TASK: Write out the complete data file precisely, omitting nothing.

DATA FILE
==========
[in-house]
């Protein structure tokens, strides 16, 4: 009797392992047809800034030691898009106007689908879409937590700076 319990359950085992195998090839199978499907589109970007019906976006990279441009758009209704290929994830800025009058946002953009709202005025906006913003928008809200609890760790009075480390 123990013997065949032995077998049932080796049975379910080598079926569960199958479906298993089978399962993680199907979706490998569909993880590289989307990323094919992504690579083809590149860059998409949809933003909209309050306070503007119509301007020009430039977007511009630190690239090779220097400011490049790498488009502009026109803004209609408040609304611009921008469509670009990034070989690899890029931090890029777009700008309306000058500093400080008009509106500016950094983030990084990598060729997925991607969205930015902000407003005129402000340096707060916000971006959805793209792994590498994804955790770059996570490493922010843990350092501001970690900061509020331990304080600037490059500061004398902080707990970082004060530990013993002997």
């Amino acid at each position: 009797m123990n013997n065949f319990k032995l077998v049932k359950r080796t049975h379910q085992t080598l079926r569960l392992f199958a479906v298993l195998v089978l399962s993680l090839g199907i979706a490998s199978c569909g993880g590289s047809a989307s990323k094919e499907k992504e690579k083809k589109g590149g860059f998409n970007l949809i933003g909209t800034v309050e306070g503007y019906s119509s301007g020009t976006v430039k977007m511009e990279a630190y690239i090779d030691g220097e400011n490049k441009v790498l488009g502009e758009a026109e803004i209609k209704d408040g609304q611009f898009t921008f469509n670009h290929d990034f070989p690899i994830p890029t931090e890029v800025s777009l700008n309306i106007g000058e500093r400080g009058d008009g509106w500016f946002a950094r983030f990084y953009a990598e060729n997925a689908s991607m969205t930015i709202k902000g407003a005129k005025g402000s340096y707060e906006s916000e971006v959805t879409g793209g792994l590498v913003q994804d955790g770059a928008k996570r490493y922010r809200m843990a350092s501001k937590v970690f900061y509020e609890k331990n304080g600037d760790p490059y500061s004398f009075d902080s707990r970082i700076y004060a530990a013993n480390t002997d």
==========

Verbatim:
[in-house]
């Protein structure tokens, strides 16, 4: 009797392992047809800034030691898009106007689908879409937590700076 319990359950085992195998090839199978499907589109970007019906976006990279441009758009209704290929994830800025009058946002953009709202005025906006913003928008809200609890760790009075480390 123990013997065949032995077998049932080796049975379910080598079926569960199958479906298993089978399962993680199907979706490998569909993880590289989307990323094919992504690579083809590149860059998409949809933003909209309050306070503007119509301007020009430039977007511009630190690239090779220097400011490049790498488009502009026109803004209609408040609304611009921008469509670009990034070989690899890029931090890029777009700008309306000058500093400080008009509106500016950094983030990084990598060729997925991607969205930015902000407003005129402000340096707060916000971006959805793209792994590498994804955790770059996570490493922010843990350092501001970690900061509020331990304080600037490059500061004398902080707990970082004060530990013993002997």
């Amino acid at each position: 009797m123990n013997n065949f319990k032995l077998v049932k359950r080796t049975h379910q085992t080598l079926r569960l392992f199958a479906v298993l195998v089978l399962s993680l090839g199907i979706a490998s199978c569909g993880g590289s047809a989307s990323k094919e499907k992504e690579k083809k589109g590149g860059f998409n970007l949809i933003g909209t800034v309050e306070g503007y019906s119509s301007g020009t976006v430039k977007m511009e990279a630190y690239i090779d030691g220097e400011n490049k441009v790498l488009g502009e758009a026109e803004i209609k209704d408040g609304q611009f898009t921008f469509n670009h290929d990034f070989p690899i994830p890029t931090e890029v800025s777009l700008n309306i106007g000058e500093r400080g009058d008009g509106w500016f946002a950094r983030f990084y953009a990598e060729n997925a689908s991607m969205t930015i709202k902000g407003a005129k005025g402000s340096y707060e906006s916000e971006v959805t879409g793209g792994l590498v913003q994804d955790g770059a928008k996570r490493y922010r809200m843990a350092s501001k937590v970690f900061y509020e609890k331990n304080g600037d760790p490059y500061s004398f009075d902080s707990r970082i700076y004060a530990a013993n480390t002997d």